Vitor Belfort likely to face licensing hurdles regardless of next fight’s location
In dismissing requests for his client Vitor Belfort’s Feb. 7 drug test, attorney Neil Tabachnick told media outlets the results were "not relevant" after Belfort was pulled from the fight.
They won’t stay irrelevant permanently, however. In fact, when the No. 2 middleweight Belfort receives his next fight assignment, they may be the most crucial component in his return process, regardless of whether it’s in Nevada or elsewhere.
Regulators for athletic commissions in several states have told FOX Sports that they will request the results of that drug test before granting him a license to compete. An adverse result might sack his application, but so might a refusal to provide the requested information.
"I would consider a failure to supply [the results] a disqualifier for licensure," a major state athletic commission head told FOX Sports under the condition of anonymity.
I would consider a failure to supply [the results] a disqualifier for licensure.
- Anonymous state athletic commission head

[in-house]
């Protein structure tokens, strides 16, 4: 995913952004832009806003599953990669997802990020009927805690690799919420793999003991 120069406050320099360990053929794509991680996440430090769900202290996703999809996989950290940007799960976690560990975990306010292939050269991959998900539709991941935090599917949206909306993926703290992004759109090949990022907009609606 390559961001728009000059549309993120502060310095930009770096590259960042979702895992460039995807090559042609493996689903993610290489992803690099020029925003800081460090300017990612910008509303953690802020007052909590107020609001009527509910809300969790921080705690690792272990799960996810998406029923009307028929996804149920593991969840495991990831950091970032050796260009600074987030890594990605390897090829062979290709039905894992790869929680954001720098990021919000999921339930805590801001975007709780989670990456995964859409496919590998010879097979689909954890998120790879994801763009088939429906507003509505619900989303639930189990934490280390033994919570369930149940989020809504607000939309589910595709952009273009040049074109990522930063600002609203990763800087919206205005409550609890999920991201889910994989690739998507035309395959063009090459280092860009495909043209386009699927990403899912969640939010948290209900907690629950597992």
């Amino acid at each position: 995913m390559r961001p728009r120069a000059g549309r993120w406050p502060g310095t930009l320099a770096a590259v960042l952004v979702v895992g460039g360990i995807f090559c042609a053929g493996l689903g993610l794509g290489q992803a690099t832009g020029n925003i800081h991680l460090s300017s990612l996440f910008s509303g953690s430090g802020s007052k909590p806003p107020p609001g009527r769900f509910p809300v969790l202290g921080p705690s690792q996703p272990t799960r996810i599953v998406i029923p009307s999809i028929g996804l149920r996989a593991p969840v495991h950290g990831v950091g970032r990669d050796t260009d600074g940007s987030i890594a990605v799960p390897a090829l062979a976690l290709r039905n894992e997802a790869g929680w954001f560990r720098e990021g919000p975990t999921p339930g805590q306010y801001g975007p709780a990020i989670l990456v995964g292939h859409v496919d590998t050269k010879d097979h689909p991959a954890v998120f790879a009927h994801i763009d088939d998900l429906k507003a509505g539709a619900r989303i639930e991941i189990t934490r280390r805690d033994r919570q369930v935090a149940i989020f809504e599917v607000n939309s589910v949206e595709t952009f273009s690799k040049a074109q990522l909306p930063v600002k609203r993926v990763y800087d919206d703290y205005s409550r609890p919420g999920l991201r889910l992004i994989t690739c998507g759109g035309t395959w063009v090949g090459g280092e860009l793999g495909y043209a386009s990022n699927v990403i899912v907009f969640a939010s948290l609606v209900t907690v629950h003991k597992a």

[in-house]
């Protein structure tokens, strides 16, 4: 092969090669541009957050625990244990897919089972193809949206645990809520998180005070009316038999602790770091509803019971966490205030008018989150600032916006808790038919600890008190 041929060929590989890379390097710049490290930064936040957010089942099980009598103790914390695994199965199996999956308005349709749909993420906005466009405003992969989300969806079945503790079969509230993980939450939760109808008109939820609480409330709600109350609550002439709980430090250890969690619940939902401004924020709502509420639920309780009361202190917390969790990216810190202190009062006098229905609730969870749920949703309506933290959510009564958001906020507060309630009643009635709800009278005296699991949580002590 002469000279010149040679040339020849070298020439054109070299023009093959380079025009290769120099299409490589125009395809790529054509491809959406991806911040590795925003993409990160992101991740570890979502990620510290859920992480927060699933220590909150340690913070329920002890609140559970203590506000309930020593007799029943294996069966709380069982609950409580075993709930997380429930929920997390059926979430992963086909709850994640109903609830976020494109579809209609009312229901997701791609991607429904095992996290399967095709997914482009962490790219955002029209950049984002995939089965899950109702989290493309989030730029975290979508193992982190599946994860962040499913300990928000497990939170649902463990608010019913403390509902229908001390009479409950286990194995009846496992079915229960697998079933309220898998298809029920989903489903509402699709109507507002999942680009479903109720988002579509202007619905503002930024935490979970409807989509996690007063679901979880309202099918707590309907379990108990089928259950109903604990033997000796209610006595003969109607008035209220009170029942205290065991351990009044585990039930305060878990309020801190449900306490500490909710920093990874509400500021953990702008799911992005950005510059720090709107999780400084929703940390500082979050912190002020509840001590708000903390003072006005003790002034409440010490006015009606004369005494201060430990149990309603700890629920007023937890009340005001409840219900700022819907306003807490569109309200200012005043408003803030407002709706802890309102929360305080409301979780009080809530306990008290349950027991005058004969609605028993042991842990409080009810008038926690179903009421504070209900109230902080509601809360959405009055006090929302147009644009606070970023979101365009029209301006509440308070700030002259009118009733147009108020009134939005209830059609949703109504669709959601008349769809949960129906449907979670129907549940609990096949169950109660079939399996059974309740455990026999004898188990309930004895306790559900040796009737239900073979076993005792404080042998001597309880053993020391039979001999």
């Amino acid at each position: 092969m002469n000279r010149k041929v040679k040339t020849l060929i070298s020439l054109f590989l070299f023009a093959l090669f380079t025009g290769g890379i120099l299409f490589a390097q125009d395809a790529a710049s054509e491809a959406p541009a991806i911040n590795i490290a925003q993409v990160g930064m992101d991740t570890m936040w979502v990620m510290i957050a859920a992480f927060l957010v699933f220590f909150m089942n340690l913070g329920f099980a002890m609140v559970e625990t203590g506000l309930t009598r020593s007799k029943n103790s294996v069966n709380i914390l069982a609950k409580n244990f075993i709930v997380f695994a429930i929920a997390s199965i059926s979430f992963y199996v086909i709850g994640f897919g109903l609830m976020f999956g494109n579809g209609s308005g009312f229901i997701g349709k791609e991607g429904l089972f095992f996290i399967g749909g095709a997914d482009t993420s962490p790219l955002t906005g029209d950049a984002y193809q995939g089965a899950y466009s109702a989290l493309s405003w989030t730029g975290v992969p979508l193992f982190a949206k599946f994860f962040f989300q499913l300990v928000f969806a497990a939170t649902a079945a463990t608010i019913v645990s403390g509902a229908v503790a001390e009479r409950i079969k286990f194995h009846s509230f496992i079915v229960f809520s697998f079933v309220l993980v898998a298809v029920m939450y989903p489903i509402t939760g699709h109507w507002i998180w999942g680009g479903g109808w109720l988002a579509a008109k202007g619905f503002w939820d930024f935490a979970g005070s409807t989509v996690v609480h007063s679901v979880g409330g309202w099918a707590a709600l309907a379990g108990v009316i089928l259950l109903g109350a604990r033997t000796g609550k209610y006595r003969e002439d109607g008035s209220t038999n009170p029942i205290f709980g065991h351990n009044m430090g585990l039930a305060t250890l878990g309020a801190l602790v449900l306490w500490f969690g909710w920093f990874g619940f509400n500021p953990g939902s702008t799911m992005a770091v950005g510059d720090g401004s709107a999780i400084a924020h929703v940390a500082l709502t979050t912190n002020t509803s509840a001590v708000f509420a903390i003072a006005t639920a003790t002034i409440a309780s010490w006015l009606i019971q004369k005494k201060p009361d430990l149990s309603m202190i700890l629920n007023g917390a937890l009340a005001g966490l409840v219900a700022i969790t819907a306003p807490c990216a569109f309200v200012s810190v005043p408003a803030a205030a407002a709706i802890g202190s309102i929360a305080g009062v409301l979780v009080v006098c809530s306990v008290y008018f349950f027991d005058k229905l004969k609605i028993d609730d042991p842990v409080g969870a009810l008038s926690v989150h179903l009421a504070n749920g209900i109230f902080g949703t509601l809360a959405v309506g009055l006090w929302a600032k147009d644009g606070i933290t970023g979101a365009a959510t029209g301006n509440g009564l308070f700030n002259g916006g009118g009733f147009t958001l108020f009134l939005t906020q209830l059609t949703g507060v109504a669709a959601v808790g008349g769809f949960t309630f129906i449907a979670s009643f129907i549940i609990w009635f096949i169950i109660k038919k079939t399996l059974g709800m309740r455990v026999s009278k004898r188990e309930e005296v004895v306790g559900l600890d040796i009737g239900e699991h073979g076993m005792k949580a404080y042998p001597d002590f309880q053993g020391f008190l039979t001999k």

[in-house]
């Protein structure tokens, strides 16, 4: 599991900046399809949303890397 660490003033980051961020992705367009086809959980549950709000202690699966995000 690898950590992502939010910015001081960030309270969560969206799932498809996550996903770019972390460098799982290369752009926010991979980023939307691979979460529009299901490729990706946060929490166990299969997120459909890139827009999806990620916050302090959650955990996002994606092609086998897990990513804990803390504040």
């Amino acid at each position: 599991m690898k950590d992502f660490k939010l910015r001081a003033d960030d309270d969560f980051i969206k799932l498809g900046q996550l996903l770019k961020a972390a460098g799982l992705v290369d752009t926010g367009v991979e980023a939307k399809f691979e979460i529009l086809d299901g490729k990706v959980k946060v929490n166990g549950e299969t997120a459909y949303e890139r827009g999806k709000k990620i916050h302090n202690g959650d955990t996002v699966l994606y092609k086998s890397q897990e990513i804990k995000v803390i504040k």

The results of that random test — taken due to Belfort’s use of testosterone replacment therapy (TRT) — still remain publicly unknown. Nevada state athletic commission chairman Francisco Aguilar told FOX Sports on Wednesday that due to confidentiality laws, results could not be reported to the Association of Boxing Commissions as they normally are following in-competition testing, and would not be reported unless Belfort released them.
However, the results could become public if Belfort’s next fight is scheduled in Nevada and he applies for a license there. Aguilar said that if that is the case, Belfort will be put before a vote of the full five-person commission as part of the licensure process, and that the test results at that time would become public.
In a recent statement, Belfort said that the UFC informed him he will be facing the winner of champion Chris Weidman’s upcoming defense against Lyoto Machida. Including that May bout, five of the last six middleweight title defenses have come in Las Vegas.
"It’s a unique situation with Belfort, because he’s what’s called a comprehensive review," Aguilar said. "Because of his age, he has to go before a full vote of the commission. There’s no option for an administrative review."
Belfort turns 37 years old next month. Nevada requires fighters 36 or older to go through the comprehensive application process, complete with commission review. During that time, anything in his file — including the results of the recent test — would be up for review.
Other states could not access the information so immediately, but with a simple request could force him to either divulge the results or send him looking elsewhere. Either way, it seems that even though he’s publicly stated he will no longer take TRT, time is not likely to make his problem go away, and any reluctance to offer the results of his test is simply delaying the inevitable.